Data are expressed as mean ± standard deviation (SD). Comparison of continuous variables between pre- and post-measurements was performed using paired t-test. The p value was considered significant if < 0.05. All statistical analyses were done using Microsoft Excel (Redmond, WA).
40 patients with asymptomatic hyponatremia who received tolvaptan were identified. A cohort of another 40 patients with asymptomatic hyponatremia served as the control group. Demographics of patients are presented in Table 1. Most patients were elderly (>60 years) and Caucasian (80%). 55% of the patients in the tolvaptan group and 62% in the control group were male. Neither body weight nor body mass index differed between the groups.
Table 2 presents the etiology of hyponatremia. The syndrome of inappropriate anti-diuretic hormone (SIADH) was significantly more prevalent in the tolvaptan group than in the control group (57.5% vs 12.5%; P<0.001) (Fig. 1).
Demographic characteristics of the patients.
|Tolvaptan Group (n=40)||Control Group (n=40)|
|Body Mass Index||27.5||25.9||NS|
|Female||18 (45)||15 (38)||NS|
|Male||22 (55)||25 (62)||NS|
|White||33 (82)||36 (90)||NS|
|Black||4 (10)||3 (7)||NS|
|Hispanic||2 (5)||0 (0)||NS|
|Asian||1 (3)||1 (3)||NS|
NOTE. NS (p value not significant).
Various etiologies of hyponatremia in the tolvaptan and control group are highlighted.
Similarly, congestive heart failure (CHF) was significantly more prevalent in the tolvaptan group than in the control cohort (22.5% vs 2.5%; P<0.01). Asymptomatic hyponatremia of unclear etiology was significantly more common in the control group than in the tolvaptan group (50% vs 12.5%; P<0.001). An analysis of the unclear etiology patients in the control group revealed that 16/20 patients had a serum sodium concentration of 127±3 mEq/L, serum osmolality of 276±3 mOsmol/kg H2O, urinary sodium of 71.2±5 mEq/L and urine osmolality of 398±3 mOsmol/kg H2O; findings that are consistent with the diagnosis of SIADH (Table 3).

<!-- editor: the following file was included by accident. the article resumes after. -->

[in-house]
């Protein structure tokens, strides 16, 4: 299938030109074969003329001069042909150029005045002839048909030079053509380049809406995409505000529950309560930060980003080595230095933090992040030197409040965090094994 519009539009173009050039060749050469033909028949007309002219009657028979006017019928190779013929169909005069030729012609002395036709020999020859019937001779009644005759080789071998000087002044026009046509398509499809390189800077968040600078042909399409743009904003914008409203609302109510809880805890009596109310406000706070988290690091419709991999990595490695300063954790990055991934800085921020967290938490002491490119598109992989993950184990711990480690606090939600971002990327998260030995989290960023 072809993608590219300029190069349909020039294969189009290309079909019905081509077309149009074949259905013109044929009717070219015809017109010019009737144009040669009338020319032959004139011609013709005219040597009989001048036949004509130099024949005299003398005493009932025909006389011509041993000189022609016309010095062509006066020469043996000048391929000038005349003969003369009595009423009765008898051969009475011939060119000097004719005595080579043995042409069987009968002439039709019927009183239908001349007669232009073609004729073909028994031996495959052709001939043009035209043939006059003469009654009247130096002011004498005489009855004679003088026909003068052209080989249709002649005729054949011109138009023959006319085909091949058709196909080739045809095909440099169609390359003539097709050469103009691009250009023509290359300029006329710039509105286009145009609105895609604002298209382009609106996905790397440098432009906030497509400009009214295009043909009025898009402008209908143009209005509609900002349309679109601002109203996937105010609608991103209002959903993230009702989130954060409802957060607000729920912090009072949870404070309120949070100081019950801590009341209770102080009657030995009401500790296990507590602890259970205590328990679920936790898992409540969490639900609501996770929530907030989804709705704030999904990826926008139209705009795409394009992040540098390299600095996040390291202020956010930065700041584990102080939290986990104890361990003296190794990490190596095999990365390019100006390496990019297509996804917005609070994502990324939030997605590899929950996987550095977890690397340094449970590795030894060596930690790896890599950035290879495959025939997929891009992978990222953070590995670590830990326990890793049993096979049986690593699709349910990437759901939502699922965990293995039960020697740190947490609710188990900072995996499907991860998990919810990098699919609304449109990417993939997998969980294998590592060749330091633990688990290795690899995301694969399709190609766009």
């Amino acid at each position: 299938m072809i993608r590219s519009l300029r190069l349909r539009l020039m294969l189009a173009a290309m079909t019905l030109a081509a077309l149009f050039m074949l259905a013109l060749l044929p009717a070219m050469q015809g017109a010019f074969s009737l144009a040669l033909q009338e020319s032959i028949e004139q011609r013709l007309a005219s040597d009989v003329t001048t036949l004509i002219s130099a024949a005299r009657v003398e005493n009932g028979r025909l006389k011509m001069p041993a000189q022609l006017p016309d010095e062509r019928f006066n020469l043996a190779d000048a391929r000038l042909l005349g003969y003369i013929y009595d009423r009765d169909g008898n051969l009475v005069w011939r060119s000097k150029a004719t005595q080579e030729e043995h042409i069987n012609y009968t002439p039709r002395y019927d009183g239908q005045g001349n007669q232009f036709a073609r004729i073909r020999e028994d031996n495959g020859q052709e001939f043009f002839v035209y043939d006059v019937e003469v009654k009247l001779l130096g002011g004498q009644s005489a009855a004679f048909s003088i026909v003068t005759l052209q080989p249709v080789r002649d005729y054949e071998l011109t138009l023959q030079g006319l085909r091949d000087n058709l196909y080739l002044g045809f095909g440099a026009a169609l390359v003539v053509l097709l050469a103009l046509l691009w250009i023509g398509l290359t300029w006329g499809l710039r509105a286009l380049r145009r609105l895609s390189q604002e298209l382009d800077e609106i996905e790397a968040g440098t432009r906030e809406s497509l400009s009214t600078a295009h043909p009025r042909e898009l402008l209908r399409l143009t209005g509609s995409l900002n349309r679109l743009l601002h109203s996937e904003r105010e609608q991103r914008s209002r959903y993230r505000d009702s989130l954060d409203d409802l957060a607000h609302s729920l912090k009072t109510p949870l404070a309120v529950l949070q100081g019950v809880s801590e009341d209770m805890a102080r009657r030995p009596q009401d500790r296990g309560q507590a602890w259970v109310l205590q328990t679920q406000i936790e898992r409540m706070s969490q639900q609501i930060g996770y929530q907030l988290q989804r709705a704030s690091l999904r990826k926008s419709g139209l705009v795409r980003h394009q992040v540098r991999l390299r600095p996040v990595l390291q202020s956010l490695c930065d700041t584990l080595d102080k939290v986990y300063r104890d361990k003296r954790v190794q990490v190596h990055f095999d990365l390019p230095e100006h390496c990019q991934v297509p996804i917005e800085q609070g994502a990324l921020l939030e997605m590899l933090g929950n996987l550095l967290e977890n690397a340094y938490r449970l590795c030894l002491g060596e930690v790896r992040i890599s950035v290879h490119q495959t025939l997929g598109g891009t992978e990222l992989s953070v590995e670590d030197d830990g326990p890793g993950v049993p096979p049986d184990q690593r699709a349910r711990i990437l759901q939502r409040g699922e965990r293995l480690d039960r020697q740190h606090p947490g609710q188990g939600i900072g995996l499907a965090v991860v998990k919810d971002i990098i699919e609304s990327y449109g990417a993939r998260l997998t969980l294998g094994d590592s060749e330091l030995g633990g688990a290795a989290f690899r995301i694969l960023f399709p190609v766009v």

Thirty-eight patients in the tolvaptan group received the drug at 15 mg/day. In only two patients, the dose was increased to 30 mg/day to achieve the desired serum sodium concentration of greater than 135 mEq/L. While water restriction was stated in the treatment plan for patients in the control group, a specific order to restrict water was found in only 20% (8/40) of the patients (water restriction to less than 1.0 L/day). The basis for water restriction to this level was not provided. Whereas serum sodium concentration increased from 125±4.2 to 136±2.1 mEq/L (P<0.001) over 5±2 days in the tolvaptan group, it did not significantly change in controls (from 129.9±3 to 128±4 mEq/L).
The current study finds SIADH and CHF to be the main conditions associated with asymptomatic hyponatremia in our cohort. The present report also highlights appropriate use of an arginine vasopressin antagonist in the tolvaptan group as 80% of the patients in the tolvaptan group received the drug for hyponatremia in the context of SIADH and CHF. Consistent with the findings of the largest randomized study that evaluated tolvaptan for the treatment of hyponatremia, we showed that tolvaptan led to a significant improvement in serum sodium concentration . Of note, 95% of the patients required only 15 mg/day of tolvaptan for 5 days to correct hyponatremia. Serum sodium concentration did not change in the control group. While only 15% of the patients were diagnosed with SIADH (12.5%) or CHF (2.5%), hyponatremia of unclear etiology was documented in 50% of the patients in the control group (Table 2).
Causes of hyponatremia in the tolvaptan and control group.
|Cause of Hyponatremia||Tolvaptan Group Number (%)||Control Group Number (%)|
|SIADH||23 (57.5)||5 (12.5)||(p<0.001)|
|CHF||9 (22.5)||1 (2.5)||(p<0.01)|
|Cirrhosis||1 (2.5)||2 (5.0)||NS|
|Renal disease||1 (2.5)||4 (10.0)||NS|
|Beer potomania||1 (2.5)||1 (2.5)||NS|
|Diarrhea||0 (0.0)||4 (10.0)||NS|
|Mixed cardio and renal||0 (0.0)||2 (5.0)||NS|
|Medication||0 (0.0)||1 (2.5)||NS|
|Unclear Etiology||5 (12.5)||20 (50.0)||(p<0.001)|
|Total||40 (100)||40 (100)|